The Ombudsman stated, “If this was the council’s reason for not carrying out a public consultation this is concerning as many of ReadiBus’ clients have mobility issues and not learning disabilities. In addition, a public consultation could have engaged with the families and carers of those with learning disabilities and to exclude them from this process on the basis they may not understand the process is fault.”

ReadiBus Chair of Trustees, Prof Sophie Bowlby, commented that “the intentional exclusion of the cuts to ReadiBus funding from the public consultation on 2019/20 budget proposals was a serious failing in West Berkshire Council’s public sector equality duty; and the Council’s expressed reason for doing so was clear disability discrimination.”

“There now needs to be more from West Berkshire Council than just a written apology – there needs to be action by the leadership to address what has happened here. We would very much welcome an approach from the Council leadership to meet with us with a view to fully exploring what went wrong and how the Council can put this right. So far, West Berkshire Council’s response to us bringing these matters to its attention has been to introduce a ‘gagging clause’ as a condition of future funding and since last summer it has refused to speak with or engage with us.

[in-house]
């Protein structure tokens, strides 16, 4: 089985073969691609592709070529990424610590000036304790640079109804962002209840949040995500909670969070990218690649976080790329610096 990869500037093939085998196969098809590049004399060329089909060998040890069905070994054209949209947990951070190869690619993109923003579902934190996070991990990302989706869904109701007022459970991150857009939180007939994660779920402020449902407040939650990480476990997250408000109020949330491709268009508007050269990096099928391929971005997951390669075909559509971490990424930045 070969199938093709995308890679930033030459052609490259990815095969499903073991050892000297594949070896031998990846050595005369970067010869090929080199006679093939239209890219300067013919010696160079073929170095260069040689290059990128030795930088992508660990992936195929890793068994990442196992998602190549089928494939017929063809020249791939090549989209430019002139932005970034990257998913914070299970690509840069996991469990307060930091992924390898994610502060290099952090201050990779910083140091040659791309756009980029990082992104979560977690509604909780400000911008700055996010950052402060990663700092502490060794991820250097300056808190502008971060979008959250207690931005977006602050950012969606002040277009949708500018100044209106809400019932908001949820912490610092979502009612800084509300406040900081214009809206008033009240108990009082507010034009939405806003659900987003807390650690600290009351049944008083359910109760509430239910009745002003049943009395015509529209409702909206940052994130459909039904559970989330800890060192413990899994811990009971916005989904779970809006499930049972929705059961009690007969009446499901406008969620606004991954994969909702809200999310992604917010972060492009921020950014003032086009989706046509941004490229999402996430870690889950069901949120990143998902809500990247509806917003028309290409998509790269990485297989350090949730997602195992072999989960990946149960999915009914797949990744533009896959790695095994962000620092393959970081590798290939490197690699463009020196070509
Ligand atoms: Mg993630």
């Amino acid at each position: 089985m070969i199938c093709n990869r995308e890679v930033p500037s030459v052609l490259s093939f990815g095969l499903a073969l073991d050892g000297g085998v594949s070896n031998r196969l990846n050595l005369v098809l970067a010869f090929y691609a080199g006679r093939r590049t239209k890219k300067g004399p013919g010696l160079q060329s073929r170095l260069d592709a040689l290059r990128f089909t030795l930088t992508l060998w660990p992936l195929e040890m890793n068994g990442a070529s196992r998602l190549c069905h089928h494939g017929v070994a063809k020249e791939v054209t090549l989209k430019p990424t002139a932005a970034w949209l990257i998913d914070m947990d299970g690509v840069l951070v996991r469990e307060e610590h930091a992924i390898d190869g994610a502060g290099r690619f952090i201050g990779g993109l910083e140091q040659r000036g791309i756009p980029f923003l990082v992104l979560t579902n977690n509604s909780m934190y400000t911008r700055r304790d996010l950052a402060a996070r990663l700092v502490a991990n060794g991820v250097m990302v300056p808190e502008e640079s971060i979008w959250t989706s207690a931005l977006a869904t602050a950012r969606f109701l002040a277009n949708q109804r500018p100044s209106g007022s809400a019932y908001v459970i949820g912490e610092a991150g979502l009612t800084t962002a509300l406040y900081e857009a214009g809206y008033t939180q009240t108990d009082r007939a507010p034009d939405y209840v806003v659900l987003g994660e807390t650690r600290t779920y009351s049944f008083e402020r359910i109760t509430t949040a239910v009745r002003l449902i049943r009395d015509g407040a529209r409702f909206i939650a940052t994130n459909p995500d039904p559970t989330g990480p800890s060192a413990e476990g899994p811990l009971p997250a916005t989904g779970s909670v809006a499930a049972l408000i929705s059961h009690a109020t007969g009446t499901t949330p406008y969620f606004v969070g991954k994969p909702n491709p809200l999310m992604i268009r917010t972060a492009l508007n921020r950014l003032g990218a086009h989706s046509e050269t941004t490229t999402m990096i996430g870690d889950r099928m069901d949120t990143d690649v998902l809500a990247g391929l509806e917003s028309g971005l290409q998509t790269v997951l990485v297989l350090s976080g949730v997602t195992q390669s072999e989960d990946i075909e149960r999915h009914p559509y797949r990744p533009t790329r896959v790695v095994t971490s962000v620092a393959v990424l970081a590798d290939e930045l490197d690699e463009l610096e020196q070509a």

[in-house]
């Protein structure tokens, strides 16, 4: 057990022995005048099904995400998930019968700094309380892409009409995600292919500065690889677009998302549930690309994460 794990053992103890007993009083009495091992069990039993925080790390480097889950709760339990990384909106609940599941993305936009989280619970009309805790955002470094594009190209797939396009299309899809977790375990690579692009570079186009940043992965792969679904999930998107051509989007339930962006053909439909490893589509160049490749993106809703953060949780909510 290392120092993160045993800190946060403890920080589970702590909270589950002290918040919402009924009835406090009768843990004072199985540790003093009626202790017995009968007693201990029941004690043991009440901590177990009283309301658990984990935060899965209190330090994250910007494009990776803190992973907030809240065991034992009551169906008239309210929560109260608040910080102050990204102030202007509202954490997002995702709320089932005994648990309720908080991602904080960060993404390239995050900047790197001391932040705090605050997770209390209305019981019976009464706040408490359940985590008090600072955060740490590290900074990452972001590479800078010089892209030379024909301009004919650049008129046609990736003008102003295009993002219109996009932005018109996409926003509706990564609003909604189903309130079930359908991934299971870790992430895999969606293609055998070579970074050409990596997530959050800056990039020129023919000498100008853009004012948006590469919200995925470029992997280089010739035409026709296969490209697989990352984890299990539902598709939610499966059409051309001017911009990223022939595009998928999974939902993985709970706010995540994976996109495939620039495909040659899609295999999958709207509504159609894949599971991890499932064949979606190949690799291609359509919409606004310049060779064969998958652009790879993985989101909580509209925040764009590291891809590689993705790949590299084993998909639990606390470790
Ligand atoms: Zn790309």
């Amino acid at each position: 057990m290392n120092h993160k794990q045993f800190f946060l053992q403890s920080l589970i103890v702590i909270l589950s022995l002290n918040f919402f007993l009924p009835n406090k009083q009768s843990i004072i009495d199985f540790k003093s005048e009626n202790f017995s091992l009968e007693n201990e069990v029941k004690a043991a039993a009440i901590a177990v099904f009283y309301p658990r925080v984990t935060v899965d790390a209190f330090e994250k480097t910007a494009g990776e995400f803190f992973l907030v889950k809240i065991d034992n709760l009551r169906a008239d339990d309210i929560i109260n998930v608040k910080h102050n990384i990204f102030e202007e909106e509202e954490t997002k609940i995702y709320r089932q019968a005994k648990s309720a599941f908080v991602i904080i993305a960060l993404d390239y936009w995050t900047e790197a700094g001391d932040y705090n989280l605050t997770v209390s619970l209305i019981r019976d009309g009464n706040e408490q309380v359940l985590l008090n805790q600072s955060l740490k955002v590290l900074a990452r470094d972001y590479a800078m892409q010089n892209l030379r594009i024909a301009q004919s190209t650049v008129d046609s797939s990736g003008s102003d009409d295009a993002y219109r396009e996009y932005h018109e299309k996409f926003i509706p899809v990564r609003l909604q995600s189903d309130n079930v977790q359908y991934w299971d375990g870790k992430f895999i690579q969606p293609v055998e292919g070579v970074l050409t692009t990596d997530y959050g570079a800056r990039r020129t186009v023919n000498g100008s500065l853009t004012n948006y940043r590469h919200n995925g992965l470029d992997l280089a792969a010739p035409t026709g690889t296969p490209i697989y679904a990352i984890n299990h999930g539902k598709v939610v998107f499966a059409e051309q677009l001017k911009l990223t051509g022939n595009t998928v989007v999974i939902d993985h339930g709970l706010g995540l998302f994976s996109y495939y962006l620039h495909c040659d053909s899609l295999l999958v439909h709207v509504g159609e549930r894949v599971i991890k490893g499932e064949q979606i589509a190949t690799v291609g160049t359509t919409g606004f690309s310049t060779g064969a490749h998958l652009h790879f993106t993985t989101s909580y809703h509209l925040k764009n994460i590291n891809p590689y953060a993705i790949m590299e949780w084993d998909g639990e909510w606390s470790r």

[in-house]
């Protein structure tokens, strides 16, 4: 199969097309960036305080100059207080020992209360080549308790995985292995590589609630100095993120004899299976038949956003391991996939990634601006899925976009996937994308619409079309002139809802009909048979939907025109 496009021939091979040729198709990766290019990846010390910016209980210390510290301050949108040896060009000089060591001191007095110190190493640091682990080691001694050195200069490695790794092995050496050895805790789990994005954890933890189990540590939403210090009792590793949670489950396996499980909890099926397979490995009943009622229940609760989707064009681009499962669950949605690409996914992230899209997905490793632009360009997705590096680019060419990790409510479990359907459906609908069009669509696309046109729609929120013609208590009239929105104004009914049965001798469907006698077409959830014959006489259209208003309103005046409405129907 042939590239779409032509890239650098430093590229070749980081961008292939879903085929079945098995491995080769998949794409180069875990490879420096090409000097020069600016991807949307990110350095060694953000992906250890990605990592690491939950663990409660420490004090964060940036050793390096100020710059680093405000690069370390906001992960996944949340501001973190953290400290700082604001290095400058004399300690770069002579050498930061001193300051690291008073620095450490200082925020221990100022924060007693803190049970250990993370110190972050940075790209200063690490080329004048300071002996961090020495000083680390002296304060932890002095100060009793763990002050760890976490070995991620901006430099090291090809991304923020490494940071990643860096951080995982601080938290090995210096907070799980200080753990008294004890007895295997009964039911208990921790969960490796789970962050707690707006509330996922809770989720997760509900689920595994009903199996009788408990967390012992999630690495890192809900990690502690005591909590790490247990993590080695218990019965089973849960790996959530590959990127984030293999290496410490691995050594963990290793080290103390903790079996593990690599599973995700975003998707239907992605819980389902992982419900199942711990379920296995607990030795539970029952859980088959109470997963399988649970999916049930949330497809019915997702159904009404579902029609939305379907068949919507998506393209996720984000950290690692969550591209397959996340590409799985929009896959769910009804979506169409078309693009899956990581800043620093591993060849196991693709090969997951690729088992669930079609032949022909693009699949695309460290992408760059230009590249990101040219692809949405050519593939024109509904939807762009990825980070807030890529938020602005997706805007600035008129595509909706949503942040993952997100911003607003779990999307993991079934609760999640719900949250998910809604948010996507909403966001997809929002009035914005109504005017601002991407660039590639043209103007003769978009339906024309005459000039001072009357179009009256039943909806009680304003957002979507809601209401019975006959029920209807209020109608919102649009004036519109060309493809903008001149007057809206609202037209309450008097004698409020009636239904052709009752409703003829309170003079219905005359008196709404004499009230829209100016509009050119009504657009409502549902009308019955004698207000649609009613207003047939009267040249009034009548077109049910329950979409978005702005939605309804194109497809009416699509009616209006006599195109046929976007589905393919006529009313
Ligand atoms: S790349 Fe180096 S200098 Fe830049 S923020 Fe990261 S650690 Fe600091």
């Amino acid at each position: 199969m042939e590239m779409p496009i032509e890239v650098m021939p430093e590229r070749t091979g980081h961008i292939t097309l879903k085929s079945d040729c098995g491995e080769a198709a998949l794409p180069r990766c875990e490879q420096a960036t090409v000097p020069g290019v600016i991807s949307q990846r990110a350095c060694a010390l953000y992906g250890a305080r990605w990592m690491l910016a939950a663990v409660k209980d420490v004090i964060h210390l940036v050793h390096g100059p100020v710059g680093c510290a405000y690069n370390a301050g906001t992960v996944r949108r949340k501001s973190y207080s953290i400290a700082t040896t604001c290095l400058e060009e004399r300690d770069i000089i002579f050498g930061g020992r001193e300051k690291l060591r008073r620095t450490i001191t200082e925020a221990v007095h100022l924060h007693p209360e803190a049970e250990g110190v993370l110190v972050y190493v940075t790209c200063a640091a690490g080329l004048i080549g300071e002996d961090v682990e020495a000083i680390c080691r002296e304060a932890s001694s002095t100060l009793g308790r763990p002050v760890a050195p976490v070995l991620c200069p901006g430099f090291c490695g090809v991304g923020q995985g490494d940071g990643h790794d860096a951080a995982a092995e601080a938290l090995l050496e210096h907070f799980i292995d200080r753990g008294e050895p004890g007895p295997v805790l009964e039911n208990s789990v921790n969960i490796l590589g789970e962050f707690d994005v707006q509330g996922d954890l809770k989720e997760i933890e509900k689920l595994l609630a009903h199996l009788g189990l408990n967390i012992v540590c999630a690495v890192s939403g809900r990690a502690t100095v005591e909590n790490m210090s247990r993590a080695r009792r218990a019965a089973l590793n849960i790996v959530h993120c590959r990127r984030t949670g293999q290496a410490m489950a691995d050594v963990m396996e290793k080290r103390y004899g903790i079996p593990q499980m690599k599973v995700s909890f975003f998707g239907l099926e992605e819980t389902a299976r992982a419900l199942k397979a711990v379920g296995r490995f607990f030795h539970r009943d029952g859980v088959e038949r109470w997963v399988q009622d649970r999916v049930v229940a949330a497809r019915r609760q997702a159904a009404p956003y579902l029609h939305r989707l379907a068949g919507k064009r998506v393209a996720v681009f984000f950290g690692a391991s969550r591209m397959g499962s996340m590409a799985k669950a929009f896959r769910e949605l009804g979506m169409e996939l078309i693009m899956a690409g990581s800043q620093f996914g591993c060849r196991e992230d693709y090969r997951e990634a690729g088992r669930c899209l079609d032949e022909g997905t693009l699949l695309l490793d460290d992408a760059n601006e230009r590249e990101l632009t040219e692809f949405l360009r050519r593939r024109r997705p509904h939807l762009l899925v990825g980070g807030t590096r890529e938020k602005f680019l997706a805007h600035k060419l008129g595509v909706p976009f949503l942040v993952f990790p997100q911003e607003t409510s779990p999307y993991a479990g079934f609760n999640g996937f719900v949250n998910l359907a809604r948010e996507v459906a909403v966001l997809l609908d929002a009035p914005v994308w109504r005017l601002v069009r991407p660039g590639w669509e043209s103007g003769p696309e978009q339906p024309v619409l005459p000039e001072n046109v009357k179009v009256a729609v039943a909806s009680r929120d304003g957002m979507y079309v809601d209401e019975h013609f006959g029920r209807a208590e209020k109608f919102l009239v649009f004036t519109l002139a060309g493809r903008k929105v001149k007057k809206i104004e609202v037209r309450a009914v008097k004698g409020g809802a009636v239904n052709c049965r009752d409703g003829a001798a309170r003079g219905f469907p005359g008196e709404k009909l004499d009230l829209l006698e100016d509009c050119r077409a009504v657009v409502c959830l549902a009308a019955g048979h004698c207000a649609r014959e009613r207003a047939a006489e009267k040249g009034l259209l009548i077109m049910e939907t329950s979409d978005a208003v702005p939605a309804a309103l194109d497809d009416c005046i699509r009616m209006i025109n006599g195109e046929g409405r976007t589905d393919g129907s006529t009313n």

“We have been the conveyer of important messages, it is not an appropriate response from a responsible authority to simply ‘shoot the messenger’ and to try to cover up its failings by requiring a right of censorship of any public statements, as the Council has done. We look forward to being invited to meet with the Council leadership to resolve all of the matters that we have raised with the Council over the last three to four years’.